By Jacob Katel
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Over at Space, a Digweed-less Sasha will light up his Mac for the up-all-nighters, hoping to wipe the been-there off of their faces via an ever-changing mix of mantle-deep house and experimental downloads fresh off the boat.
Constantly barraged by new MP3s from electro-tweaking hopefuls around the world, the superstar DJ has even more to choose from nowadays than back when he was playing illegal house raves in the Lancashire, England area and his record-buying addiction nearly put him in the poorhouse.
For better or worse, depending on your level of traditionalism, the Welshman has compressed his mammoth collection into Ableton sequencer slices, and even that component is streamlined. He rarely, if ever, uses non-Ableton plugins, preferring to play things safe for a change, after experiencing plenty of underwear foulings when he used unfamiliar equipment.
But once Jimmy van M finishes warming up the crowd with his deep melodic house, Sasha won't be leaving all the work to Ableton. "I think it would be very easy with Ableton to just kind of work out a set in advance and kind of stick with it for a few months," he says. "[But] I try to be as spontaneous as possible. All the work you do at home getting ready for your gigs allows you to be spontaneous like that. When you get into a live situation, you're trying to be as spontaneous and creative as possible when you're surrounded by 3000 people."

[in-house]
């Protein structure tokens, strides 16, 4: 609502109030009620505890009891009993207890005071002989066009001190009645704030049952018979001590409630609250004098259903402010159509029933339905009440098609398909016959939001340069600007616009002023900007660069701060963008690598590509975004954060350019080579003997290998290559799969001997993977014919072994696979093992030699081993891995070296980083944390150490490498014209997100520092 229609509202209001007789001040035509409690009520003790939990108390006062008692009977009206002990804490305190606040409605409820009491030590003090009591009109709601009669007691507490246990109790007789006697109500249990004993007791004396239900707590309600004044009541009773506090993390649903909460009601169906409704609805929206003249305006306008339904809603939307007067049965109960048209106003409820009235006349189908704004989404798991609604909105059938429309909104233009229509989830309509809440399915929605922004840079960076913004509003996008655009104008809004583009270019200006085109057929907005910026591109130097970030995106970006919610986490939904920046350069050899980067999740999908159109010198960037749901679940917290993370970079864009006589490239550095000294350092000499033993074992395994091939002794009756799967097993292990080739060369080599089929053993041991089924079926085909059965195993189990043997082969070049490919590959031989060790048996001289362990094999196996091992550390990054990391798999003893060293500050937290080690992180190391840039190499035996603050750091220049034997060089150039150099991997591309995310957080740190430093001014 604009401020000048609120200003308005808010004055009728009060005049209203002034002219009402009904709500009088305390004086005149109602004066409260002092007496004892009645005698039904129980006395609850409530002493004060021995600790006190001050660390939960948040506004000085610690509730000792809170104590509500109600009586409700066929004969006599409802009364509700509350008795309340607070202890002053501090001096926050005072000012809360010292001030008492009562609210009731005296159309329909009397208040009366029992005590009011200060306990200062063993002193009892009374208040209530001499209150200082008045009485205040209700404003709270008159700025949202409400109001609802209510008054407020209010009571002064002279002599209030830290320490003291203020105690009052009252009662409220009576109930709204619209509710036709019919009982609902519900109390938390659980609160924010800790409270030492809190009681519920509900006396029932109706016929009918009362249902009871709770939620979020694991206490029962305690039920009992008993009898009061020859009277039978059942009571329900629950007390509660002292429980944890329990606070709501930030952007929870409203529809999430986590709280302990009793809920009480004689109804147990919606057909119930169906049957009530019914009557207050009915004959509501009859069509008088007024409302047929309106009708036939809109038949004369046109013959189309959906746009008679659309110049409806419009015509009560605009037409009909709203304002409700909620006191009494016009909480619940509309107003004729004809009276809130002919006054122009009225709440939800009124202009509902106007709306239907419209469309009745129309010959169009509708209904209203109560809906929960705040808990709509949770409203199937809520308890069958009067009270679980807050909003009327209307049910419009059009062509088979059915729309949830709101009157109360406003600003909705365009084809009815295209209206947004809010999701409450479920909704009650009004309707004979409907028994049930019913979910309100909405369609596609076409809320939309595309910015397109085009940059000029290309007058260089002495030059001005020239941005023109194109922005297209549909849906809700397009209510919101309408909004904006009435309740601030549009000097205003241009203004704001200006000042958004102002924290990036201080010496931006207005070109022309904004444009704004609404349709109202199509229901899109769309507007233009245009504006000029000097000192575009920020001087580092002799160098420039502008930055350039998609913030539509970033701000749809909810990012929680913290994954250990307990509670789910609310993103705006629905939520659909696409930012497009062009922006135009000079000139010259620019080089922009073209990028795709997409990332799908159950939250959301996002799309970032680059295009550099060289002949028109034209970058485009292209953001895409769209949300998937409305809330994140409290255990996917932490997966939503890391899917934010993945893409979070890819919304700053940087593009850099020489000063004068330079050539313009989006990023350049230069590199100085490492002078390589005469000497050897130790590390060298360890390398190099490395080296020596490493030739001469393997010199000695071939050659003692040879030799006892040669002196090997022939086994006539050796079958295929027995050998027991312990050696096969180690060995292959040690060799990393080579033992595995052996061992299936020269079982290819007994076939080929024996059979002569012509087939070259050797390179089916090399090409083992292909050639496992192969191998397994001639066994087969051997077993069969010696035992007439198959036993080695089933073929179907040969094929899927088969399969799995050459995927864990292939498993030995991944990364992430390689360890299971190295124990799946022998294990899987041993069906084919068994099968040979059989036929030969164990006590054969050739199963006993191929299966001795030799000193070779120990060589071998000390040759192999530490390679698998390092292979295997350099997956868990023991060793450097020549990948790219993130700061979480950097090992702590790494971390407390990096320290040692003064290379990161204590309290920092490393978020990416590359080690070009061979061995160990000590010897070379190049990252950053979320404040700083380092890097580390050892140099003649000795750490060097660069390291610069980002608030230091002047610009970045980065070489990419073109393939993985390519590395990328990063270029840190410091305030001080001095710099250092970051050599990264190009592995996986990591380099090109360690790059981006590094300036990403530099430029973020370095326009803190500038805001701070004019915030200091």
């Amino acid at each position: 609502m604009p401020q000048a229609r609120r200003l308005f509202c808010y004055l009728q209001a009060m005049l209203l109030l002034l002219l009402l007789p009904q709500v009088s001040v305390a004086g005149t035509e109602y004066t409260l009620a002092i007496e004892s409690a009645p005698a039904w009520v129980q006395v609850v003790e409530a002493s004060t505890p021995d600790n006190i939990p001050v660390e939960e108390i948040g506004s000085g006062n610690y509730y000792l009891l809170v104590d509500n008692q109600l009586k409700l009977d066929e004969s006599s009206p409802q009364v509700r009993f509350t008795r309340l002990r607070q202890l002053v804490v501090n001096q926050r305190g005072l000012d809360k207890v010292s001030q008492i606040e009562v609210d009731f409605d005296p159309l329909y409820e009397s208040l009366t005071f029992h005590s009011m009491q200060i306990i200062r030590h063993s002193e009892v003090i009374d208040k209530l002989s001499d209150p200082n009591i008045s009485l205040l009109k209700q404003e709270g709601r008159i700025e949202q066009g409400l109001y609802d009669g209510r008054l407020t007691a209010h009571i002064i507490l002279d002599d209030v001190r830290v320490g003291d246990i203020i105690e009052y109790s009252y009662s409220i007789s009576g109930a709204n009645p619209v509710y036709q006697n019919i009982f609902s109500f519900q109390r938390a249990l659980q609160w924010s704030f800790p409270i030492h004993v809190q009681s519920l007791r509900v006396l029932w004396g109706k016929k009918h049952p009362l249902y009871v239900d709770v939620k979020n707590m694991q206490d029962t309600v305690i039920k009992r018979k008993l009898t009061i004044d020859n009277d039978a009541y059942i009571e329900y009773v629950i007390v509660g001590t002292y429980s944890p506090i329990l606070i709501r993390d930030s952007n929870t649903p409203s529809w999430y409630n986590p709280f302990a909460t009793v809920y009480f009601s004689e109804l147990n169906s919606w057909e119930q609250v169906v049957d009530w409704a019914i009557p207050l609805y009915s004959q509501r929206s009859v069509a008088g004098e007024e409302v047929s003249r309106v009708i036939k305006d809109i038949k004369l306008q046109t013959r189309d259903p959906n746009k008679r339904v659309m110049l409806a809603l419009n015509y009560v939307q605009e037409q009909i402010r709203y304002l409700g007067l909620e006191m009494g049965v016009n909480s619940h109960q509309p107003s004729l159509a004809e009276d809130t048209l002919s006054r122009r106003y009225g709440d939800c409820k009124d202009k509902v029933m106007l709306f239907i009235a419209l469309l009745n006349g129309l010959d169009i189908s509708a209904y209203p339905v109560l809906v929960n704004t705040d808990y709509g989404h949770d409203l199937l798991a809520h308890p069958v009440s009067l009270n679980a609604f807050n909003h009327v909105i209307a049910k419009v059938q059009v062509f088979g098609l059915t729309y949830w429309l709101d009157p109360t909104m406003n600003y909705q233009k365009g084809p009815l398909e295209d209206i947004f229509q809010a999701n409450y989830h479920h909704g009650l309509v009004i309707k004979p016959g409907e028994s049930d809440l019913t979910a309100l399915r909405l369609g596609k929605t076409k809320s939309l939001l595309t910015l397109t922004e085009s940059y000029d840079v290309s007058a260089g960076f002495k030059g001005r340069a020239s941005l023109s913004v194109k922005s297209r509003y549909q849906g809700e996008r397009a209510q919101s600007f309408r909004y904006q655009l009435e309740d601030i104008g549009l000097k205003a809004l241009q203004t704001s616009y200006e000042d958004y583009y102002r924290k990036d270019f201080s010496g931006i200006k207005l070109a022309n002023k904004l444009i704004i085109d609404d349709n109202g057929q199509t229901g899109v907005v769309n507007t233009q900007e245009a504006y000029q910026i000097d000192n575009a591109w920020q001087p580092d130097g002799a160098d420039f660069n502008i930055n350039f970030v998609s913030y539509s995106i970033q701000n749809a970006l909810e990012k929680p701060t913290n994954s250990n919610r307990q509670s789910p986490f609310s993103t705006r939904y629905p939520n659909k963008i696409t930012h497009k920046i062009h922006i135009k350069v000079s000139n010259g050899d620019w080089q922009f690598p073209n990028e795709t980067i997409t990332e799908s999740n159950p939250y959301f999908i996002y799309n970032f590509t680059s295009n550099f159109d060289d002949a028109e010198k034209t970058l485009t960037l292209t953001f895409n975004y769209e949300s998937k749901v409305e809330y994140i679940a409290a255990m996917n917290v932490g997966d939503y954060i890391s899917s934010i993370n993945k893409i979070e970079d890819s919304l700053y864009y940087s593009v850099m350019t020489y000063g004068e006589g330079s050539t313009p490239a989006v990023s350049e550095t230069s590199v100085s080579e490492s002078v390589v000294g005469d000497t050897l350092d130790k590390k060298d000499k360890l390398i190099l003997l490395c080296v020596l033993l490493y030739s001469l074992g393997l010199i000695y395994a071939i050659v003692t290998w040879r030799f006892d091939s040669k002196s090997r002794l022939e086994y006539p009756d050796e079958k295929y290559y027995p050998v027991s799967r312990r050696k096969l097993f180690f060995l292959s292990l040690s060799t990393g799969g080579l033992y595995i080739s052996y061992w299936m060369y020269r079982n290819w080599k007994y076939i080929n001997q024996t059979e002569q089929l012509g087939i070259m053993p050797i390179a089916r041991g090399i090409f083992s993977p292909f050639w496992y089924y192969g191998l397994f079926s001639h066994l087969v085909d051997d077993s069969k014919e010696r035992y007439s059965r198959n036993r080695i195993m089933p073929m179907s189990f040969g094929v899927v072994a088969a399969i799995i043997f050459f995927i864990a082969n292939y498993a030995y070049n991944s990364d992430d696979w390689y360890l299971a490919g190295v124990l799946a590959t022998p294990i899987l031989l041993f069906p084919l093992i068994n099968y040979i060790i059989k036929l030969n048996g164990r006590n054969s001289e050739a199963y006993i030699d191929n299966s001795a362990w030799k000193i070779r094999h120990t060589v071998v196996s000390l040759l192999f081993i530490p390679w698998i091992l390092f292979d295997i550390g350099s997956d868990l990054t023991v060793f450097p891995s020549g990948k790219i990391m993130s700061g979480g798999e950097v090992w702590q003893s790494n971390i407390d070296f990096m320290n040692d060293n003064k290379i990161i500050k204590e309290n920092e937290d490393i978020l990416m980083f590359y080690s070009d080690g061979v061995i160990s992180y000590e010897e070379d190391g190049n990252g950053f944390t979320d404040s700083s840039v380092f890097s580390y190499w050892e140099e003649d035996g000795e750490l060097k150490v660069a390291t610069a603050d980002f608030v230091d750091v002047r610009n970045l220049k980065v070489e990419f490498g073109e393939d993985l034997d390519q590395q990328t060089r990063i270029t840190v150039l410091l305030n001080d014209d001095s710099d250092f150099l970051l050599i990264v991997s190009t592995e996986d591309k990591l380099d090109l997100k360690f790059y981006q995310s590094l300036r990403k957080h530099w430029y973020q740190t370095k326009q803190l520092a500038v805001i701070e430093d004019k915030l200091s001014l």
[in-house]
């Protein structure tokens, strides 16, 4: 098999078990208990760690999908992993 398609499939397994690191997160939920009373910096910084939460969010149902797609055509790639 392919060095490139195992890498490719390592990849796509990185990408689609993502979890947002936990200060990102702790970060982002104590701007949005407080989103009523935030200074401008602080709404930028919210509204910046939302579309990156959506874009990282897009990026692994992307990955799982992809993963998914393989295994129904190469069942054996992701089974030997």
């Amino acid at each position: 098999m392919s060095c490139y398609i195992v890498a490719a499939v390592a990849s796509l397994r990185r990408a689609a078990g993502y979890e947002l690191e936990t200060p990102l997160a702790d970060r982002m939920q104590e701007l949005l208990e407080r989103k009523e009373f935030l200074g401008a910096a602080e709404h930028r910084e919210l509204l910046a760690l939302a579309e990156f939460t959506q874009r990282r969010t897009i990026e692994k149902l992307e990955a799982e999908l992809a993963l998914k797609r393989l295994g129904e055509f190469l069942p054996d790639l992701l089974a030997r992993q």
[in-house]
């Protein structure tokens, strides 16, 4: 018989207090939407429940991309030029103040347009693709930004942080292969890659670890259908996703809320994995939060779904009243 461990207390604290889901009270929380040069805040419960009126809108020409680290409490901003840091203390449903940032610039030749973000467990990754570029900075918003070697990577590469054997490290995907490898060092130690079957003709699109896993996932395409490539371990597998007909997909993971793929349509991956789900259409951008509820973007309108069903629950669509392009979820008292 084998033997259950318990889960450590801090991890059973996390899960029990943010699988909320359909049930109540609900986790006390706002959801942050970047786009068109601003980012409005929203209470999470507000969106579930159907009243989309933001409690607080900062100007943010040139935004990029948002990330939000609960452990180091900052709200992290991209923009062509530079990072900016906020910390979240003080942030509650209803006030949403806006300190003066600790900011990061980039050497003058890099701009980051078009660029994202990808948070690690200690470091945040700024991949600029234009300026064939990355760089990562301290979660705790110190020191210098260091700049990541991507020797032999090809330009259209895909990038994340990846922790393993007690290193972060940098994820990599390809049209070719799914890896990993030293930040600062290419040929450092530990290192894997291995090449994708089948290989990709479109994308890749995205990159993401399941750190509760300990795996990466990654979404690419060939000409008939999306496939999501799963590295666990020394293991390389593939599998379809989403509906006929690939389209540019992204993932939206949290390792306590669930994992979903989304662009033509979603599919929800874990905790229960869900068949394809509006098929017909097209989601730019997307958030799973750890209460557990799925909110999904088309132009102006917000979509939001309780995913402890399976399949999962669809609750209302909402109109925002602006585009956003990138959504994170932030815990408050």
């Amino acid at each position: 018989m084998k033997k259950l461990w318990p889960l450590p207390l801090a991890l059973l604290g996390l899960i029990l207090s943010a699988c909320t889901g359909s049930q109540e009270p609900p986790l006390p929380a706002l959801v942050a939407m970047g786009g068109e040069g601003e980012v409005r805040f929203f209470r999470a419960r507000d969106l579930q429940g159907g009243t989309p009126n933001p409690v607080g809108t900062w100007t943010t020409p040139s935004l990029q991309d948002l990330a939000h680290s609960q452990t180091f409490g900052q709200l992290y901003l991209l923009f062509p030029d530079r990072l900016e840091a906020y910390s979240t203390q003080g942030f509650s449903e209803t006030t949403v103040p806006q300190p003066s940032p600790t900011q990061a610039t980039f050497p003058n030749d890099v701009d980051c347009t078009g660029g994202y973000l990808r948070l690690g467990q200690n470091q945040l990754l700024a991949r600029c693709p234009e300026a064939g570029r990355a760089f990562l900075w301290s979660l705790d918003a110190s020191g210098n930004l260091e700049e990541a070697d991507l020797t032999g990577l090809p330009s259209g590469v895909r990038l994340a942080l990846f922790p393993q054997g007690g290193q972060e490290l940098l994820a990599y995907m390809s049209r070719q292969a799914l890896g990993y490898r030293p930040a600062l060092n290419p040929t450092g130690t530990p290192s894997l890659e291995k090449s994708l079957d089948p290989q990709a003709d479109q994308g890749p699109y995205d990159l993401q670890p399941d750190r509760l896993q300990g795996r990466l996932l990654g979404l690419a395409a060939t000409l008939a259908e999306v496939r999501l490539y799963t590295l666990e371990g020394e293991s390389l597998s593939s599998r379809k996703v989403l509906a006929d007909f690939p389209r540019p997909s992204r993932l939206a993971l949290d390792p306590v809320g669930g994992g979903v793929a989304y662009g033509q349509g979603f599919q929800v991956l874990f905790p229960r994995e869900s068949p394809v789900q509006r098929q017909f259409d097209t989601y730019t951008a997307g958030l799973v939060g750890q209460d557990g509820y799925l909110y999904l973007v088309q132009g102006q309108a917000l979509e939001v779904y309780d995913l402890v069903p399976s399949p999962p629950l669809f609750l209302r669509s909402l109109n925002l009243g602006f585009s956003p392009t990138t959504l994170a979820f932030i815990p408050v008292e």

Raised on Top 40 gunk like The The and the Police in his native Wales, Sasha took up residency at Shelley's in Stoke-on-Trent in 1991. It sent the limey press into a tizzy, culminating in Mixmag's making him its first cover DJ and propelling a legacy that has included a Billboard Top 200 album and a popular remix of Madonna's "Ray of Light." Eric W. Saeger